-- Sarah Palin, in Dallas, screeching at Gov Rick Perry for dissing the troops, Link
As you know, I really really love this Rove vs Teabagger civil war the GOP has going on.
Now if we could just get crazy Palin and nutty Perry to open a second war theater...
We need them to turn on each other and fight like the animals we know they are
for about three years, then let them come together in the summer of 2016 just in time
for Hillary to kick Rubio's sorry teabagger ass.
They fight the war from computer consoles and video screens.
But the troops that launch the drone strikes and direct the cyberattacks that can kill or disable an enemy may never set foot in the combat zone. Now, defense officials say, their battlefield contributions may be recognized.
Defense Secretary Leon Panetta is expected to announce Wednesday that for the first time the Pentagon is creating a medal that can be awarded to troops who have a direct impact on combat operations, but do it from afar.
The Associated Press has learned that the new blue, red andwhite-ribboned Distinguished Warfare Medal will be awarded to individuals for "extraordinary achievement" related to a military operation that occurred after Sept. 11, 2001. But unlike other combat medals, it does not require the recipient risk his or her life to get it.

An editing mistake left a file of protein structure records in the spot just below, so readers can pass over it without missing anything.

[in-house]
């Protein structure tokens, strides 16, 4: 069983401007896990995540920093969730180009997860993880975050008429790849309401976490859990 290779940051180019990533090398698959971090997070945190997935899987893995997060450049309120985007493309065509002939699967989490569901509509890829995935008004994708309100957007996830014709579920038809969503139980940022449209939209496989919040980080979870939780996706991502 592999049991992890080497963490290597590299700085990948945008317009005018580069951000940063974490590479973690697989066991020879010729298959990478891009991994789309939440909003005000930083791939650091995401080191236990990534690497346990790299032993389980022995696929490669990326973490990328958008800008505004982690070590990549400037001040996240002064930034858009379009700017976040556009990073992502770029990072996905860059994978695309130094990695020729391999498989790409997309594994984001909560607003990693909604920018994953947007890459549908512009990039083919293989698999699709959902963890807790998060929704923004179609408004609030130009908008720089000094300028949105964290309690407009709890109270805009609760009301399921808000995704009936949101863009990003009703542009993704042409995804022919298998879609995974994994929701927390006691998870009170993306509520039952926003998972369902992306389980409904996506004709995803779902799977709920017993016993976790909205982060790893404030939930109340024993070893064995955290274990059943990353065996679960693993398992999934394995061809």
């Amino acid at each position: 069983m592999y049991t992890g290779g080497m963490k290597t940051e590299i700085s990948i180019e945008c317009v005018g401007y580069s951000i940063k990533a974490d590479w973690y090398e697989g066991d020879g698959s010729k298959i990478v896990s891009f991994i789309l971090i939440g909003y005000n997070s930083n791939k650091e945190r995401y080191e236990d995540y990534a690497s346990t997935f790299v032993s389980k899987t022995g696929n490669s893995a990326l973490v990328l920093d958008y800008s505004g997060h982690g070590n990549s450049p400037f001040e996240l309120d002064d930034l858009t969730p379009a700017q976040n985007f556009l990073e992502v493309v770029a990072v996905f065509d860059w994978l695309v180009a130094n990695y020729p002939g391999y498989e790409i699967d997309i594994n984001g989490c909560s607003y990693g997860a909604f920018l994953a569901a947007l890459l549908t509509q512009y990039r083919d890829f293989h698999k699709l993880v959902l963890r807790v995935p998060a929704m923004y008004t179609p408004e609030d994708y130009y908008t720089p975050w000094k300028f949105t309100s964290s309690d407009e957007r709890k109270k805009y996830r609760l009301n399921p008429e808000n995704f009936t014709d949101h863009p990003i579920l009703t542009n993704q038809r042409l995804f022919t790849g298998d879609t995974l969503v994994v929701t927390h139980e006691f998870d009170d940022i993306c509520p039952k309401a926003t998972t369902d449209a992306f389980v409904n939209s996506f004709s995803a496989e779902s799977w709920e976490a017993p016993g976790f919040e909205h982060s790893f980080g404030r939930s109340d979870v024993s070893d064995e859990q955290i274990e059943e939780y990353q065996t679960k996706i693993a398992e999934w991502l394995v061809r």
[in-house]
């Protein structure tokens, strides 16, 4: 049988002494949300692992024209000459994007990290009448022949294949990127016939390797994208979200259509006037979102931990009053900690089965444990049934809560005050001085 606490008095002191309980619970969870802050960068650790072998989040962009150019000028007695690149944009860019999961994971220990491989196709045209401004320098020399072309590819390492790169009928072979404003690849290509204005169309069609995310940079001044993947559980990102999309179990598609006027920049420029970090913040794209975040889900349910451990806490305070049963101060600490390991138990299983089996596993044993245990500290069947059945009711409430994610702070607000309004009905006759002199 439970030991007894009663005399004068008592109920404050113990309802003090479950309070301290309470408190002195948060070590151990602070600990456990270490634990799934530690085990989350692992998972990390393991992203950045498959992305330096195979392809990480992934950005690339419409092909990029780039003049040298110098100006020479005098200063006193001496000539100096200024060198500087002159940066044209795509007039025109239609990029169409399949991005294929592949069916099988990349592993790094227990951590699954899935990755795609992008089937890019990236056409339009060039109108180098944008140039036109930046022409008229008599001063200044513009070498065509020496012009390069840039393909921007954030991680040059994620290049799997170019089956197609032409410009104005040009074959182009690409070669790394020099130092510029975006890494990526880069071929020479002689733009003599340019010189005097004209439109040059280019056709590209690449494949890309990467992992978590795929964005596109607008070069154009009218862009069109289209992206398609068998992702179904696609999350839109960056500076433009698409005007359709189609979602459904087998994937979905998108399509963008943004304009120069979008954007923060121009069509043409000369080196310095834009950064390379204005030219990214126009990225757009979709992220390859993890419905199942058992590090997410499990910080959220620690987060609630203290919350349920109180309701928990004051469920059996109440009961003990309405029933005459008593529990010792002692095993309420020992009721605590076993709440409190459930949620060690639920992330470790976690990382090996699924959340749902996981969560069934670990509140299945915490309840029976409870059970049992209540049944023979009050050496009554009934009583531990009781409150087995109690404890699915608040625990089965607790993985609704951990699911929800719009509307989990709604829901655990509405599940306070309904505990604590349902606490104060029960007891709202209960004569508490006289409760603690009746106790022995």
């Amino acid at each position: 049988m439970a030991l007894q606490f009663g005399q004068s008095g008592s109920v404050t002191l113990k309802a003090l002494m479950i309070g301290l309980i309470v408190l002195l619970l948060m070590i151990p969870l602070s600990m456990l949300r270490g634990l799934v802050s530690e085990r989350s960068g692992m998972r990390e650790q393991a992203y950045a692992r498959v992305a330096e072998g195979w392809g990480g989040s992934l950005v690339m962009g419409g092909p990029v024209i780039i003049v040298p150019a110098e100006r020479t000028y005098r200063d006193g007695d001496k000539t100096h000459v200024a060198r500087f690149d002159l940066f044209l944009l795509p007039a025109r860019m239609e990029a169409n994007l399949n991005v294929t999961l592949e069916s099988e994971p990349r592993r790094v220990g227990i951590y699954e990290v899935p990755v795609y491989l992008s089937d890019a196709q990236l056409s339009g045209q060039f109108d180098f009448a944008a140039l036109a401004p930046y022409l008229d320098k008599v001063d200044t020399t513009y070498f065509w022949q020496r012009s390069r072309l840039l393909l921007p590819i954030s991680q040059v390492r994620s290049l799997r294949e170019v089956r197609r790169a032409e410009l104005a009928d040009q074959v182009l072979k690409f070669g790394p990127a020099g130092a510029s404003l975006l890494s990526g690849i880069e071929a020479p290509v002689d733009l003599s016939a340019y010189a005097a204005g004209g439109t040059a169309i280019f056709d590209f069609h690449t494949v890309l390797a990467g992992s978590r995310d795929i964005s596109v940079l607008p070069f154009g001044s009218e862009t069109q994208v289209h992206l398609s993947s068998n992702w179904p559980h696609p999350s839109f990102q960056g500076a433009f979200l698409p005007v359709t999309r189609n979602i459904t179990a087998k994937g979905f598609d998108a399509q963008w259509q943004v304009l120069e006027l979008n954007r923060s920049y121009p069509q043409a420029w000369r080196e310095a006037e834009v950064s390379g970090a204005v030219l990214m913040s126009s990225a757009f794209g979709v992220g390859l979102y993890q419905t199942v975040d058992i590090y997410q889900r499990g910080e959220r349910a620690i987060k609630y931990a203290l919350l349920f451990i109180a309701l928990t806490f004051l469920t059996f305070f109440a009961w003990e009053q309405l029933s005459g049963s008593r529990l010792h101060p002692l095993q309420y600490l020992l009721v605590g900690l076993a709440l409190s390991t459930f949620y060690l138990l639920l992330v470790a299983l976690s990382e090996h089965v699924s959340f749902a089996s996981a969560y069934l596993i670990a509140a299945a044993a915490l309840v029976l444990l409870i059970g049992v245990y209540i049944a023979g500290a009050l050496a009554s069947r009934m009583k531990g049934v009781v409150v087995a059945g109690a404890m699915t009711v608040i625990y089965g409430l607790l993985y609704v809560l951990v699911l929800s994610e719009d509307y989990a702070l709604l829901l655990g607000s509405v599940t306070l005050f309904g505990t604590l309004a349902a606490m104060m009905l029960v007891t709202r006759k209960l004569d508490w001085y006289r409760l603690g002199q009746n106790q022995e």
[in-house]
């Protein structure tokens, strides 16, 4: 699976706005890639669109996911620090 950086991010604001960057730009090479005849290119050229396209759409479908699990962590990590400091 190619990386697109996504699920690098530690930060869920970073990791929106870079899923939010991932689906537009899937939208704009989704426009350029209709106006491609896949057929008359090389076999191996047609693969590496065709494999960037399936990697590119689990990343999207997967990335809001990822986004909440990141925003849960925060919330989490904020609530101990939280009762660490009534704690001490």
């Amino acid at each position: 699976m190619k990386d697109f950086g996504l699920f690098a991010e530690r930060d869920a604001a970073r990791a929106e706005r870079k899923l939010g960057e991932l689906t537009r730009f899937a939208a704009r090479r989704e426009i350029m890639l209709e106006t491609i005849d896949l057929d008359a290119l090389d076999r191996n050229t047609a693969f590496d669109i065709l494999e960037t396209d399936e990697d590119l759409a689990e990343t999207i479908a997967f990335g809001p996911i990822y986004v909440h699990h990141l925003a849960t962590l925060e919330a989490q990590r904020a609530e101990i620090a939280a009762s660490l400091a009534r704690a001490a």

The officials spoke on condition of anonymity because the announcement had not yet been made.
What I'm taking from this is that drones are now the new normal. Drone warfare is not some "we'll do it just this once, because 9/11" sort of thing, It's what we do. Drone strikes are a terrible strategy on so many levels and a testament to the lazy inefficiency of modern warfare. We could fight in ways that would minimize loss of life — especially innocent, civilian life — but this is so much easier and cheaper, so fuck it.
Push a button, win a medal.
Gallup recaps their findings:
Overall, 40% of Americans nationwide were classified as very religious in 2012 -- based on saying religion is an important part of their daily life and that they attend religious services every week or almost every week. Thirty-one percent of Americans were nonreligious, saying religion is not an important part of their daily life and that they seldom or never attend religious services. The remaining 29% of Americans were moderately religious, saying religion is important in their lives but that they do not attend services regularly, or that religion is not important but that they still attend services.The Friendly Atheist observes: "Incidentally (and also according to Gallup), Mississippi ranked at the top or near the top of the list of states when it came to obesity, inability to afford food, and least livable place. When people don't have a lot going for them, it's understandable they would turn to religion. If only they would realize God isn't helping their situation."
The Wisconsin Supreme Court justice who was allegedly grabbed around the neck in her chambers by a fellow justice has broken her public silence.